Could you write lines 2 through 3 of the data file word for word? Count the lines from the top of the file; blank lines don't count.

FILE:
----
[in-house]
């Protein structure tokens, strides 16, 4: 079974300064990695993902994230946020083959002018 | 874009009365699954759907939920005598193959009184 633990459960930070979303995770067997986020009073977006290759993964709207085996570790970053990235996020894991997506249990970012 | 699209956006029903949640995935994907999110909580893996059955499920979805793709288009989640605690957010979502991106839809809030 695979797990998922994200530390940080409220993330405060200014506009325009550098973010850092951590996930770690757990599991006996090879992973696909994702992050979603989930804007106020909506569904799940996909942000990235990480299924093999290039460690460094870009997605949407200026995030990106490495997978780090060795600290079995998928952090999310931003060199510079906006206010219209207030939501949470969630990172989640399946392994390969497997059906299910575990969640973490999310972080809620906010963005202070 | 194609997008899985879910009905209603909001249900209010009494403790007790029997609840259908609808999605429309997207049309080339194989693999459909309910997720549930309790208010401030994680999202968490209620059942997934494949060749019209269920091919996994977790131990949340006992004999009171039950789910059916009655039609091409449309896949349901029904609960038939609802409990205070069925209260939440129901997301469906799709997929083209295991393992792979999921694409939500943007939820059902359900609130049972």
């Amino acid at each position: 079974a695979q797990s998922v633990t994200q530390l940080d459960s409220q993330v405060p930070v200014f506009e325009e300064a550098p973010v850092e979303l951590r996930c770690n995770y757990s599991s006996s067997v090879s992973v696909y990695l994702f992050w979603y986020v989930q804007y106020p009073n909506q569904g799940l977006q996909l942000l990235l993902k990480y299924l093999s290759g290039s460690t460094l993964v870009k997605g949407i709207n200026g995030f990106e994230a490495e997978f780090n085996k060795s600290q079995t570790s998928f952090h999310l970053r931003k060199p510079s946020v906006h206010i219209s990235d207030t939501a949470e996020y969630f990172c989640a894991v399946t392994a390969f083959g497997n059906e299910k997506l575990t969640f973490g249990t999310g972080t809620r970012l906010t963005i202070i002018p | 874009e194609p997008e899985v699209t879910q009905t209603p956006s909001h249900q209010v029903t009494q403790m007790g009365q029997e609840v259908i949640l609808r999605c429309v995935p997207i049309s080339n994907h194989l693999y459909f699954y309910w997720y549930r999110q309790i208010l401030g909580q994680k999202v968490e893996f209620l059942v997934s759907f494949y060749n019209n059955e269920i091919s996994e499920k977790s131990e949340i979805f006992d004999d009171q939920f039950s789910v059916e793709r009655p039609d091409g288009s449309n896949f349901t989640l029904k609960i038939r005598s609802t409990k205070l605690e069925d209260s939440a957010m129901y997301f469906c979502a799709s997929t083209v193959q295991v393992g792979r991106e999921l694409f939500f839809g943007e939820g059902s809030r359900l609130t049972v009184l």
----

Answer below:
């Protein structure tokens, strides 16, 4: 079974300064990695993902994230946020083959002018 | 874009009365699954759907939920005598193959009184 633990459960930070979303995770067997986020009073977006290759993964709207085996570790970053990235996020894991997506249990970012 | 699209956006029903949640995935994907999110909580893996059955499920979805793709288009989640605690957010979502991106839809809030 695979797990998922994200530390940080409220993330405060200014506009325009550098973010850092951590996930770690757990599991006996090879992973696909994702992050979603989930804007106020909506569904799940996909942000990235990480299924093999290039460690460094870009997605949407200026995030990106490495997978780090060795600290079995998928952090999310931003060199510079906006206010219209207030939501949470969630990172989640399946392994390969497997059906299910575990969640973490999310972080809620906010963005202070 | 194609997008899985879910009905209603909001249900209010009494403790007790029997609840259908609808999605429309997207049309080339194989693999459909309910997720549930309790208010401030994680999202968490209620059942997934494949060749019209269920091919996994977790131990949340006992004999009171039950789910059916009655039609091409449309896949349901029904609960038939609802409990205070069925209260939440129901997301469906799709997929083209295991393992792979999921694409939500943007939820059902359900609130049972």
């Amino acid at each position: 079974a695979q797990s998922v633990t994200q530390l940080d459960s409220q993330v405060p930070v200014f506009e325009e300064a550098p973010v850092e979303l951590r996930c770690n995770y757990s599991s006996s067997v090879s992973v696909y990695l994702f992050w979603y986020v989930q804007y106020p009073n909506q569904g799940l977006q996909l942000l990235l993902k990480y299924l093999s290759g290039s460690t460094l993964v870009k997605g949407i709207n200026g995030f990106e994230a490495e997978f780090n085996k060795s600290q079995t570790s998928f952090h999310l970053r931003k060199p510079s946020v906006h206010i219209s990235d207030t939501a949470e996020y969630f990172c989640a894991v399946t392994a390969f083959g497997n059906e299910k997506l575990t969640f973490g249990t999310g972080t809620r970012l906010t963005i202070i002018p | 874009e194609p997008e899985v699209t879910q009905t209603p956006s909001h249900q209010v029903t009494q403790m007790g009365q029997e609840v259908i949640l609808r999605c429309v995935p997207i049309s080339n994907h194989l693999y459909f699954y309910w997720y549930r999110q309790i208010l401030g909580q994680k999202v968490e893996f209620l059942v997934s759907f494949y060749n019209n059955e269920i091919s996994e499920k977790s131990e949340i979805f006992d004999d009171q939920f039950s789910v059916e793709r009655p039609d091409g288009s449309n896949f349901t989640l029904k609960i038939r005598s609802t409990k205070l605690e069925d209260s939440a957010m129901y997301f469906c979502a799709s997929t083209v193959q295991v393992g792979r991106e999921l694409f939500f839809g943007e939820g059902s809030r359900l609130t049972v009184l």